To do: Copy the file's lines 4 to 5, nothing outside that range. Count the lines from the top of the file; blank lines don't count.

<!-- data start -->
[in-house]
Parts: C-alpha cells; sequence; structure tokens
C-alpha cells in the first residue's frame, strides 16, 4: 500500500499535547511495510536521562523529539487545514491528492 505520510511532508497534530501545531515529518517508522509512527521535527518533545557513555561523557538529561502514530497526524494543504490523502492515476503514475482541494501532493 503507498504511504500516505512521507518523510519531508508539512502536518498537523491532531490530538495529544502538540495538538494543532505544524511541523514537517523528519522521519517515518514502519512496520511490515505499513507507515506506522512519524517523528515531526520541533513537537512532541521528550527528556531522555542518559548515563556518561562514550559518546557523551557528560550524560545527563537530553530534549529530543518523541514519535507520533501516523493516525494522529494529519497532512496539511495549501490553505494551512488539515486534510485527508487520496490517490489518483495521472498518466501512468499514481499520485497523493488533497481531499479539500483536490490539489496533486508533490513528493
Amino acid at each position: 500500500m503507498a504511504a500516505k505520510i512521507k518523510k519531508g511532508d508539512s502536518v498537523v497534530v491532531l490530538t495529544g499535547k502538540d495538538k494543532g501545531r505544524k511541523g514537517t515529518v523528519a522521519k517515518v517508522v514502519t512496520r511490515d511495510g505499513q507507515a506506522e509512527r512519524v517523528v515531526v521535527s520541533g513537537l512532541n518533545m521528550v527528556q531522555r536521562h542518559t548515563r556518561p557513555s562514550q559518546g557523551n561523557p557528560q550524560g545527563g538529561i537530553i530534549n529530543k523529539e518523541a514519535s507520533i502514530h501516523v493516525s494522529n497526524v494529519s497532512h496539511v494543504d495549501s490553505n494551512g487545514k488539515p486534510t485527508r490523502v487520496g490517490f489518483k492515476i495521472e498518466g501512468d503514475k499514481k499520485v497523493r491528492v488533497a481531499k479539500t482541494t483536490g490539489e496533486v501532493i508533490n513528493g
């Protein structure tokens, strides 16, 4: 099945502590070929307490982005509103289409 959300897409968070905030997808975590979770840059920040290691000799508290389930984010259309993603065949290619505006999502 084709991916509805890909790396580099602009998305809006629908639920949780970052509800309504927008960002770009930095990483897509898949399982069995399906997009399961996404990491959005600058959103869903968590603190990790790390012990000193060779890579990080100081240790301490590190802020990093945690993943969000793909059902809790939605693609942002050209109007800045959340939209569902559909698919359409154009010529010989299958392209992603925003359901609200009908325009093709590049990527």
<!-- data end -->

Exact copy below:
Amino acid at each position: 500500500m503507498a504511504a500516505k505520510i512521507k518523510k519531508g511532508d508539512s502536518v498537523v497534530v491532531l490530538t495529544g499535547k502538540d495538538k494543532g501545531r505544524k511541523g514537517t515529518v523528519a522521519k517515518v517508522v514502519t512496520r511490515d511495510g505499513q507507515a506506522e509512527r512519524v517523528v515531526v521535527s520541533g513537537l512532541n518533545m521528550v527528556q531522555r536521562h542518559t548515563r556518561p557513555s562514550q559518546g557523551n561523557p557528560q550524560g545527563g538529561i537530553i530534549n529530543k523529539e518523541a514519535s507520533i502514530h501516523v493516525s494522529n497526524v494529519s497532512h496539511v494543504d495549501s490553505n494551512g487545514k488539515p486534510t485527508r490523502v487520496g490517490f489518483k492515476i495521472e498518466g501512468d503514475k499514481k499520485v497523493r491528492v488533497a481531499k479539500t482541494t483536490g490539489e496533486v501532493i508533490n513528493g
């Protein structure tokens, strides 16, 4: 099945502590070929307490982005509103289409 959300897409968070905030997808975590979770840059920040290691000799508290389930984010259309993603065949290619505006999502 084709991916509805890909790396580099602009998305809006629908639920949780970052509800309504927008960002770009930095990483897509898949399982069995399906997009399961996404990491959005600058959103869903968590603190990790790390012990000193060779890579990080100081240790301490590190802020990093945690993943969000793909059902809790939605693609942002050209109007800045959340939209569902559909698919359409154009010529010989299958392209992603925003359901609200009908325009093709590049990527």